Those with worker passes would be required to pay into SS. If they do not decide to become citizens they would not qualify for SS but they would get back the money they put in, and only that money, when they head back home to retire.


Posted by: Dawn at April 6, 2008 12:27 AM
Comment #249904

Just barely on topic (no not really but I don’t feel like writing up an article)

Is anyone prying away his guns now?

Charlton Heston passes away.

RIP, we’ll try to carry on fighting for individual rights without you from here on out.

Posted by: Rhinehold at April 6, 2008 12:30 AM
Comment #249905

“We also lose a lot of freedom BECAUSE we do not have identification. You have to go to the airports hours before your flight and everybody is treated like a criminal. A ID check would provide a better check w/o as much intrusive search.”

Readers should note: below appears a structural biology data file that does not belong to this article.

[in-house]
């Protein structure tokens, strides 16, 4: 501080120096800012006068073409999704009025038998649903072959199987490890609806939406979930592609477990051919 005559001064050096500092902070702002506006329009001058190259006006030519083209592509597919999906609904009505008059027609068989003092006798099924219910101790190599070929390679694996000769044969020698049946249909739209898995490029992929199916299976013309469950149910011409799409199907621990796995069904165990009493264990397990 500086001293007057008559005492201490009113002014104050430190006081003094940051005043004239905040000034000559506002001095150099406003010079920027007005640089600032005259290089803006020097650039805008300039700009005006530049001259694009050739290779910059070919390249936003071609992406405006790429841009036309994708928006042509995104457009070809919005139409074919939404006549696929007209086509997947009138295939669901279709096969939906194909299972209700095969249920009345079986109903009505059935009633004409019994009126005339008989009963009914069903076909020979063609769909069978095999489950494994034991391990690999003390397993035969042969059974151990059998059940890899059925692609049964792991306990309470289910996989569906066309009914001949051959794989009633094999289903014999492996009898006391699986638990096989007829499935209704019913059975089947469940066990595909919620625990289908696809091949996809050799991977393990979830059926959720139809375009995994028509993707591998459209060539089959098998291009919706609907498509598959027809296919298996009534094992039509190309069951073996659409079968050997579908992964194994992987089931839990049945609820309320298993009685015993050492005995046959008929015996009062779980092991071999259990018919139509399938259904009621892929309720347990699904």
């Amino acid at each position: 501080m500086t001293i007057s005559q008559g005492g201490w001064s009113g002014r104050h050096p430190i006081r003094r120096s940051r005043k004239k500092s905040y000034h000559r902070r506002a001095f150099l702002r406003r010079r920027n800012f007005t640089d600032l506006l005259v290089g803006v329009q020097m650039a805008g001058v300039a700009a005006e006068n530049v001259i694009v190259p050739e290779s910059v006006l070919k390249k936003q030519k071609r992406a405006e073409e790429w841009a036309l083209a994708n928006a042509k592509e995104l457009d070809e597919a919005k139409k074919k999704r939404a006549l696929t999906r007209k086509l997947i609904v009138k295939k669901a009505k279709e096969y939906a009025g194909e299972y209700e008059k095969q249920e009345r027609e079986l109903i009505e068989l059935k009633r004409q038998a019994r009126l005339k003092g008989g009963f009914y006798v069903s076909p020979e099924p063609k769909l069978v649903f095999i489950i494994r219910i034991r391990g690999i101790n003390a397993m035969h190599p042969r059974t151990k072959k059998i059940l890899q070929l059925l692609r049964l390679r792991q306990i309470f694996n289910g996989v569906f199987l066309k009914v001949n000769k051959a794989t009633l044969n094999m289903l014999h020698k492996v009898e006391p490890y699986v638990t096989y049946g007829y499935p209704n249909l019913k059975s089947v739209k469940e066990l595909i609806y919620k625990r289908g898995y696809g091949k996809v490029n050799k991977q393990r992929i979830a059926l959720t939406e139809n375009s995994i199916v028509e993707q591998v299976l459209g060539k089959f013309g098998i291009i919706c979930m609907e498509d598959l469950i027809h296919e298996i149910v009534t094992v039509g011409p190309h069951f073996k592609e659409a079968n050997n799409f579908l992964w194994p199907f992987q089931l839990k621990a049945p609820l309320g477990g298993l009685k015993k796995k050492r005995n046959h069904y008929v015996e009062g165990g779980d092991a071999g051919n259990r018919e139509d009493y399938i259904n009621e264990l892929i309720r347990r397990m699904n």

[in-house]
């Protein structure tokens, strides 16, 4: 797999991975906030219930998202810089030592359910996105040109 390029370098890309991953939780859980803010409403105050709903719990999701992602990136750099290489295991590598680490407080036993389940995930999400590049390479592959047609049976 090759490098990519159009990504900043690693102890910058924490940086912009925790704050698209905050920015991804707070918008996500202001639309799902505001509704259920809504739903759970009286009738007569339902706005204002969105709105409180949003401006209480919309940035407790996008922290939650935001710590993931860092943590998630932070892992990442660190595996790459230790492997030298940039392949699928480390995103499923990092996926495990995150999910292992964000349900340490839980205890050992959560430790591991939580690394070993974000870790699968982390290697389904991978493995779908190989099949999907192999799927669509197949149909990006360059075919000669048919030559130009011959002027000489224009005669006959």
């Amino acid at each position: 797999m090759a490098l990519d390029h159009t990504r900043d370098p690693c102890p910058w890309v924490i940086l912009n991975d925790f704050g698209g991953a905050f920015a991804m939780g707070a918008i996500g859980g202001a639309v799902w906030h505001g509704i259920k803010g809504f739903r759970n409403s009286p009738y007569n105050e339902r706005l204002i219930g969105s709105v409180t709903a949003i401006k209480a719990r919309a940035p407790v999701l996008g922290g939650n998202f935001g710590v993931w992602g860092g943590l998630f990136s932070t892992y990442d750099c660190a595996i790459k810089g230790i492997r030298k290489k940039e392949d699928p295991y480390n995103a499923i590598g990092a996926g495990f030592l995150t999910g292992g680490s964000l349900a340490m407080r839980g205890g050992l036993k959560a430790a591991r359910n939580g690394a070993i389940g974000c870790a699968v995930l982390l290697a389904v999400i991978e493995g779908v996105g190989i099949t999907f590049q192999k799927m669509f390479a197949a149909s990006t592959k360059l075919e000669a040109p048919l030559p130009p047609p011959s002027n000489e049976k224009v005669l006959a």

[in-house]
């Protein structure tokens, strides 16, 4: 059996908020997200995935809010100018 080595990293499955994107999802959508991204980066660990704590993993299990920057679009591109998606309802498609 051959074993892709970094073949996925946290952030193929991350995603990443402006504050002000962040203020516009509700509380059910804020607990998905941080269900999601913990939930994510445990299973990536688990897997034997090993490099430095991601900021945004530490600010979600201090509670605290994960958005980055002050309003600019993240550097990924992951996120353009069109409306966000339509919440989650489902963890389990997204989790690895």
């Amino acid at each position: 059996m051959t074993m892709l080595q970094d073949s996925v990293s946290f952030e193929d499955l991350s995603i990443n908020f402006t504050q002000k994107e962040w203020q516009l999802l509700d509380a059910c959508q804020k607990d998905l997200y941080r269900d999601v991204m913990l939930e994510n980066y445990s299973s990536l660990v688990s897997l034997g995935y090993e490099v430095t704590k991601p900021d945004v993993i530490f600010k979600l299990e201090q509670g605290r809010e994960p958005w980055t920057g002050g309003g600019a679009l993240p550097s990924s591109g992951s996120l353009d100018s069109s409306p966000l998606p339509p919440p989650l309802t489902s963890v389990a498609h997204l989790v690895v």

Pray tell Jack what do you think would change at the airport with a national ID as opposed to the state ID we currently have?
The states do a damn fine job with the drivers license and the feds only make matters worse by making them all the same. Once the forgers compromise the federal requirements we will be in the same boat we are now. Which is a few people have phony ID and we still have a threat from the terrorist. This is nothing more than one more attempt by the internationalist to put more power in the hands of the executive branch of the federal government and away from ther last vestiges of freedom the individual states. Jack were the terrorist of 9/11 using phony ID?

Posted by: j2t2 at April 6, 2008 1:32 AM
Comment #249908

j2t2